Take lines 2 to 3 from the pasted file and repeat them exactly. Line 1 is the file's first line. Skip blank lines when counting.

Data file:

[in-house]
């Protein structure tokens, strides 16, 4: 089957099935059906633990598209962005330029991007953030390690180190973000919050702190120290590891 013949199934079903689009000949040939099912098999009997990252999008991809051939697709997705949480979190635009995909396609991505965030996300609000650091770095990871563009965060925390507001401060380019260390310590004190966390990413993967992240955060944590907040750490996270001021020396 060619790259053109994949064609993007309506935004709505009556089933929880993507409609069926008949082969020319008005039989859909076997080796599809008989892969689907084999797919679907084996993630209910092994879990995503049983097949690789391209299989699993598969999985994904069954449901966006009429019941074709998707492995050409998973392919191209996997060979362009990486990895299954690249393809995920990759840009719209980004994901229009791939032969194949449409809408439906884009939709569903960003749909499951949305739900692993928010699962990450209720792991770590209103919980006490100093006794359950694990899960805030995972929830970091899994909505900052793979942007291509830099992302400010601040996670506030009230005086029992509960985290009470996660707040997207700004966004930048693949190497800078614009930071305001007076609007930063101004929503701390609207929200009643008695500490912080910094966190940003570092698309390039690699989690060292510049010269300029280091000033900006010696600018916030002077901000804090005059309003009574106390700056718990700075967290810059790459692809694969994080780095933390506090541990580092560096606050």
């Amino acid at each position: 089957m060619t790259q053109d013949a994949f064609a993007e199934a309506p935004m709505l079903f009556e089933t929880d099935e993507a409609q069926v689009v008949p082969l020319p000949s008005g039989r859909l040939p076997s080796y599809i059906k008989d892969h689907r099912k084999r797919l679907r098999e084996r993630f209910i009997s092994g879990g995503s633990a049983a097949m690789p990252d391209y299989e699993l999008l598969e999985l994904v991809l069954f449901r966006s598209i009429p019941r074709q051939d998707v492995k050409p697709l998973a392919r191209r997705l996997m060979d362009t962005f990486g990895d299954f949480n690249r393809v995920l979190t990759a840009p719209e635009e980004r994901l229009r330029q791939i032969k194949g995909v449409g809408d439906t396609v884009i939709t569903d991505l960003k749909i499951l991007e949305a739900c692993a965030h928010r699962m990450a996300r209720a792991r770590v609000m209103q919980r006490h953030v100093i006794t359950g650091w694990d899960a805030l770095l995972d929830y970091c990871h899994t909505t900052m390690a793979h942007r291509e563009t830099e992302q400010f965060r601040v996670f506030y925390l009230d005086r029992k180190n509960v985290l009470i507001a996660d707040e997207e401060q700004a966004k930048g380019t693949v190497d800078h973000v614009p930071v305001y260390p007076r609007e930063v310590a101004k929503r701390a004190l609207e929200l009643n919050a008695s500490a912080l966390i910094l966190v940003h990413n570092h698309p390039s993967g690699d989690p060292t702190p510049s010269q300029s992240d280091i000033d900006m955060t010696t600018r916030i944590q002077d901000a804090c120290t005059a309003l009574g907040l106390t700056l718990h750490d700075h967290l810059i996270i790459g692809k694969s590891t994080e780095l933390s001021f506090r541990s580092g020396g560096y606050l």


């Protein structure tokens, strides 16, 4: 089957099935059906633990598209962005330029991007953030390690180190973000919050702190120290590891 013949199934079903689009000949040939099912098999009997990252999008991809051939697709997705949480979190635009995909396609991505965030996300609000650091770095990871563009965060925390507001401060380019260390310590004190966390990413993967992240955060944590907040750490996270001021020396 060619790259053109994949064609993007309506935004709505009556089933929880993507409609069926008949082969020319008005039989859909076997080796599809008989892969689907084999797919679907084996993630209910092994879990995503049983097949690789391209299989699993598969999985994904069954449901966006009429019941074709998707492995050409998973392919191209996997060979362009990486990895299954690249393809995920990759840009719209980004994901229009791939032969194949449409809408439906884009939709569903960003749909499951949305739900692993928010699962990450209720792991770590209103919980006490100093006794359950694990899960805030995972929830970091899994909505900052793979942007291509830099992302400010601040996670506030009230005086029992509960985290009470996660707040997207700004966004930048693949190497800078614009930071305001007076609007930063101004929503701390609207929200009643008695500490912080910094966190940003570092698309390039690699989690060292510049010269300029280091000033900006010696600018916030002077901000804090005059309003009574106390700056718990700075967290810059790459692809694969994080780095933390506090541990580092560096606050």
């Amino acid at each position: 089957m060619t790259q053109d013949a994949f064609a993007e199934a309506p935004m709505l079903f009556e089933t929880d099935e993507a409609q069926v689009v008949p082969l020319p000949s008005g039989r859909l040939p076997s080796y599809i059906k008989d892969h689907r099912k084999r797919l679907r098999e084996r993630f209910i009997s092994g879990g995503s633990a049983a097949m690789p990252d391209y299989e699993l999008l598969e999985l994904v991809l069954f449901r966006s598209i009429p019941r074709q051939d998707v492995k050409p697709l998973a392919r191209r997705l996997m060979d362009t962005f990486g990895d299954f949480n690249r393809v995920l979190t990759a840009p719209e635009e980004r994901l229009r330029q791939i032969k194949g995909v449409g809408d439906t396609v884009i939709t569903d991505l960003k749909i499951l991007e949305a739900c692993a965030h928010r699962m990450a996300r209720a792991r770590v609000m209103q919980r006490h953030v100093i006794t359950g650091w694990d899960a805030l770095l995972d929830y970091c990871h899994t909505t900052m390690a793979h942007r291509e563009t830099e992302q400010f965060r601040v996670f506030y925390l009230d005086r029992k180190n509960v985290l009470i507001a996660d707040e997207e401060q700004a966004k930048g380019t693949v190497d800078h973000v614009p930071v305001y260390p007076r609007e930063v310590a101004k929503r701390a004190l609207e929200l009643n919050a008695s500490a912080l966390i910094l966190v940003h990413n570092h698309p390039s993967g690699d989690p060292t702190p510049s010269q300029s992240d280091i000033d900006m955060t010696t600018r916030i944590q002077d901000a804090c120290t005059a309003l009574g907040l106390t700056l718990h750490d700075h967290l810059i996270i790459g692809k694969s590891t994080e780095l933390s001021f506090r541990s580092g020396g560096y606050l």